LaDuke sketches her art first in sketchbooks, then transfers them onto wooden panels she creates using a Skilsaw and power tools.

LaDuke describes her artistic style as having an element of storytelling and symbolism.

“So people will have to spend a little time with it, and sort of enjoy the journey of the shapes, the forms, the colors,” she said.

“Then, the journey means something, so that’s the second step,” she added, essentially a path of discovery for each exhibit-goer.

The fire-related panels, which depict the plight of local refugees, also connect to the idea of refugees on a worldwide scale. 

“We have to not turn our heads, but be present,” LaDuke said.

LaDuke’s work showcased in Grants Pass

The catalog for Betty LaDuke’s show in Grants Pass. Bob Palermini photo/palermini.com

The 34-panel exhibit is featured in a catalog compiled by Lipson, the museum director, who obtained a grant to provide the catalog for the first 500 visitors to the art show starting April 1, when delivery of the catalogs is expected.

Former Oregon Poet Laureate Lawson Inada wrote a poem for the catalog showcasing her work.

“One of my favorite pictures in the catalog is of her (LaDuke) standing — The stance is a woman who is ironing, you know with an ironing board, but she’s not; she’s cutting one of her totems out with a Skilsaw,” Lipson said.

This is the third exhibit that Lipson has helped LaDuke with at the Grants Pass Museum of Art since she’s been executive director.

“I don’t think there’s anybody like her,” Lipson said. “She’s definitely a force to be reckoned with.”

Lengthy career in art education

LaDuke, 89, was the only woman on the SOU Art Department’s faculty for 18 of her 32-year career at SOU. She was only the second woman in history to be on the art faculty there.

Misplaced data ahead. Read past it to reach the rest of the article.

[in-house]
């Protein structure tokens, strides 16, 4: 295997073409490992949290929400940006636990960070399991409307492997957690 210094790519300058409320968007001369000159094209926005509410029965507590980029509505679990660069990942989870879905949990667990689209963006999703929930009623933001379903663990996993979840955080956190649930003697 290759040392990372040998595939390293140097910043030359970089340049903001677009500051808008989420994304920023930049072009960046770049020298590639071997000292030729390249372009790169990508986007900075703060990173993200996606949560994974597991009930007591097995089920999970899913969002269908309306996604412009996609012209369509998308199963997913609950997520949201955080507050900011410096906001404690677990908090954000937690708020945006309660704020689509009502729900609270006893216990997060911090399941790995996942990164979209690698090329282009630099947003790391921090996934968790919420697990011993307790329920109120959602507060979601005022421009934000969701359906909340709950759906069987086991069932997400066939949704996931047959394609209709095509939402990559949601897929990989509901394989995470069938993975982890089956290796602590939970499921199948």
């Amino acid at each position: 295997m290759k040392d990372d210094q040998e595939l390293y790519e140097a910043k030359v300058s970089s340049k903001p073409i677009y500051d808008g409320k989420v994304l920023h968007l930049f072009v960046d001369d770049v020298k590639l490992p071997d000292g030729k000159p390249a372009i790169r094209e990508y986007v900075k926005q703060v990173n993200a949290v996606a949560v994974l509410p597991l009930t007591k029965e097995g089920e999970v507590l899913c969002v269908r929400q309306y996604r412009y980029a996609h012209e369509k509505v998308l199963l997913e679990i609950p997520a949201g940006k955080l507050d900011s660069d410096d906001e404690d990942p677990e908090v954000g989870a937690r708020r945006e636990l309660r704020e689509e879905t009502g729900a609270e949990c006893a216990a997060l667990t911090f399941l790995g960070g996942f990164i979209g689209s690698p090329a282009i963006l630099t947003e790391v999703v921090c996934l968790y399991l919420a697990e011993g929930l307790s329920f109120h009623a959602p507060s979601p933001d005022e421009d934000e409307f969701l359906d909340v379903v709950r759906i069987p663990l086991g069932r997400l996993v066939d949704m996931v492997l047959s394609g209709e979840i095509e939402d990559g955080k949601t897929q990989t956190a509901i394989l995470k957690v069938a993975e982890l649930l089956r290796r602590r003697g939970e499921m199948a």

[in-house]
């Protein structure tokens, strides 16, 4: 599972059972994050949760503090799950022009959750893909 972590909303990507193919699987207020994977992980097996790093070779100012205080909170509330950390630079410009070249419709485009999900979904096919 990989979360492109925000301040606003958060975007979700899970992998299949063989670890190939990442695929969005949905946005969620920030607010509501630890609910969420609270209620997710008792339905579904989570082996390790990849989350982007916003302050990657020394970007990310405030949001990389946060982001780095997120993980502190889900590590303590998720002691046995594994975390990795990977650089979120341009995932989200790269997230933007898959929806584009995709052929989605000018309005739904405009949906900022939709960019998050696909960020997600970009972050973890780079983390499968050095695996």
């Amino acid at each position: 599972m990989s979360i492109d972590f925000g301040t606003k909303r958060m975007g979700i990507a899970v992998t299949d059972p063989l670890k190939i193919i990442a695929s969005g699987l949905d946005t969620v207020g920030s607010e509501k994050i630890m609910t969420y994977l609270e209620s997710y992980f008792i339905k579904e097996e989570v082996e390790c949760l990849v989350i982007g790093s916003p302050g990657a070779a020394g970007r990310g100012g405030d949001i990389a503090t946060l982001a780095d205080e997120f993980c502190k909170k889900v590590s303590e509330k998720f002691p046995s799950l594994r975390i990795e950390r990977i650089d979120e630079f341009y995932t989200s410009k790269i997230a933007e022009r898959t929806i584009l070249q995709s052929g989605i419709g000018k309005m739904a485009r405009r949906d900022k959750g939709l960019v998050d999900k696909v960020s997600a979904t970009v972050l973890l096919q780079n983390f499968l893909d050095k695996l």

She has had hundreds of exhibits over the years, most displayed at colleges and universities, libraries and children’s museums throughout the United States. Some exhibits have been displayed throughout the world.

Having just turned 89 in January, LaDuke recalls that her mother had a second career of international folk dancing in her later years. LaDuke has no plans to slow down, and hopes to continue creating art into her 90s. 

“As soon as (my mother) was retired, she organized a folk dancing group, where she lived in the Bronx,” LaDuke said. “She had pleasure from it and cared and wanted to share it.”

That inspired LaDuke to continue doing what she loves.

“Also, there’s a sense of reciprocity,” LaDuke said, noting she has met and interviewed female artists from all over the world and those have impacted her work and what she taught to her students.

Ukrainian ties

LaDuke’s father was born in a small village in Ukraine and her mother was born in Poland. Both emigrated to New York in the early 20th century. LaDuke was born in 1933 and grew up in The Bronx. 

Her travels have led her to many parts of the world, including Latin America and Africa. During a recent interview at her studio, LaDuke wore brightly colored bracelets from her travels to Timbuktu. She said she had planned to travel to Ukraine prior to the current conflict.

Her newest art piece depicts the Russian invasion of Ukraine, which began Feb. 23. The piece will not be part of the Grants Pass showcase, but it’s in progress.

“It’s still raw, but it’s coming along,” LaDuke said.

She stressed the need to acknowledge refugees from all over the world, not just those who are white or European.

“The people of color from other parts of the world, we seem to ignore them,” she said. 

Having lived and traveled in Latin America and all over the world, she said, “I have a particular sensitivity, having experienced it.” 

She said she plans to reach out to other institutions in Oregon and California to further display and showcase her “Fire, Fury, & Resilience” exhibit.

The show runs through May 20 at Grants Pass Museum of Art, 229 SW G St., Grants Pass. Museum hours are 10 a.m. to 5 p.m. Tuesday through Saturday (closed Sunday and Monday).

LaDuke plans to be at the showcase for Grants Pass First Friday Live from 5:30 to 7:30 p.m. on Friday, April 1.

LaDuke also plans to share an artist talk at 2 p.m. April 9 and  is scheduled to be at the museum on May 6. 

Reach Ashland.news reporter Holly Dillemuth at hollyd@ashland.news.

Betty LaDuke’s signature. Ashland.news photo by Holly Dillemuth

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Bert Etling

Bert Etling

Bert Etling is the executive editor of Ashland.news. Email him at betling@ashland.news.